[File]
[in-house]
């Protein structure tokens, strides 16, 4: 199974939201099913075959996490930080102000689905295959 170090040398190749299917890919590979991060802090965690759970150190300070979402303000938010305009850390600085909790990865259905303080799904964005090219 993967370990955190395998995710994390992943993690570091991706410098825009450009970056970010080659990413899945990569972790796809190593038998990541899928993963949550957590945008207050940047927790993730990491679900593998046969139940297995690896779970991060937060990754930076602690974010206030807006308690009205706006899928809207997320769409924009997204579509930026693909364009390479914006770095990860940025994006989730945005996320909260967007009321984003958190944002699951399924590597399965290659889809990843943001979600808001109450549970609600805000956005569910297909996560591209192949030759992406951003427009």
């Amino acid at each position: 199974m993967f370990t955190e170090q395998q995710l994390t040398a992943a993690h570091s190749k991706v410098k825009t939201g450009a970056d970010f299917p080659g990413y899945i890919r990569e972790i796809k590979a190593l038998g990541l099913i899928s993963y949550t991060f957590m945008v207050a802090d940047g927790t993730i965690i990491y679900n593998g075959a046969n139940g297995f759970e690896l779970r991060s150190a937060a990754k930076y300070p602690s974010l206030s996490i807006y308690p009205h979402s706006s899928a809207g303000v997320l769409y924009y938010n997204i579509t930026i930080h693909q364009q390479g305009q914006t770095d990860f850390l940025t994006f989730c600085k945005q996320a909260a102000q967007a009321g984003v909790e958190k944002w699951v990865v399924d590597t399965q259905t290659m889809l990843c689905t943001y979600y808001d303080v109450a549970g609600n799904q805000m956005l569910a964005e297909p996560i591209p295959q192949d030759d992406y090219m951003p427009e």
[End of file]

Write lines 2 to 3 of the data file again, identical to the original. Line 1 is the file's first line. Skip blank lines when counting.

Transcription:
């Protein structure tokens, strides 16, 4: 199974939201099913075959996490930080102000689905295959 170090040398190749299917890919590979991060802090965690759970150190300070979402303000938010305009850390600085909790990865259905303080799904964005090219 993967370990955190395998995710994390992943993690570091991706410098825009450009970056970010080659990413899945990569972790796809190593038998990541899928993963949550957590945008207050940047927790993730990491679900593998046969139940297995690896779970991060937060990754930076602690974010206030807006308690009205706006899928809207997320769409924009997204579509930026693909364009390479914006770095990860940025994006989730945005996320909260967007009321984003958190944002699951399924590597399965290659889809990843943001979600808001109450549970609600805000956005569910297909996560591209192949030759992406951003427009």
């Amino acid at each position: 199974m993967f370990t955190e170090q395998q995710l994390t040398a992943a993690h570091s190749k991706v410098k825009t939201g450009a970056d970010f299917p080659g990413y899945i890919r990569e972790i796809k590979a190593l038998g990541l099913i899928s993963y949550t991060f957590m945008v207050a802090d940047g927790t993730i965690i990491y679900n593998g075959a046969n139940g297995f759970e690896l779970r991060s150190a937060a990754k930076y300070p602690s974010l206030s996490i807006y308690p009205h979402s706006s899928a809207g303000v997320l769409y924009y938010n997204i579509t930026i930080h693909q364009q390479g305009q914006t770095d990860f850390l940025t994006f989730c600085k945005q996320a909260a102000q967007a009321g984003v909790e958190k944002w699951v990865v399924d590597t399965q259905t290659m889809l990843c689905t943001y979600y808001d303080v109450a549970g609600n799904q805000m956005l569910a964005e297909p996560i591209p295959q192949d030759d992406y090219m951003p427009e």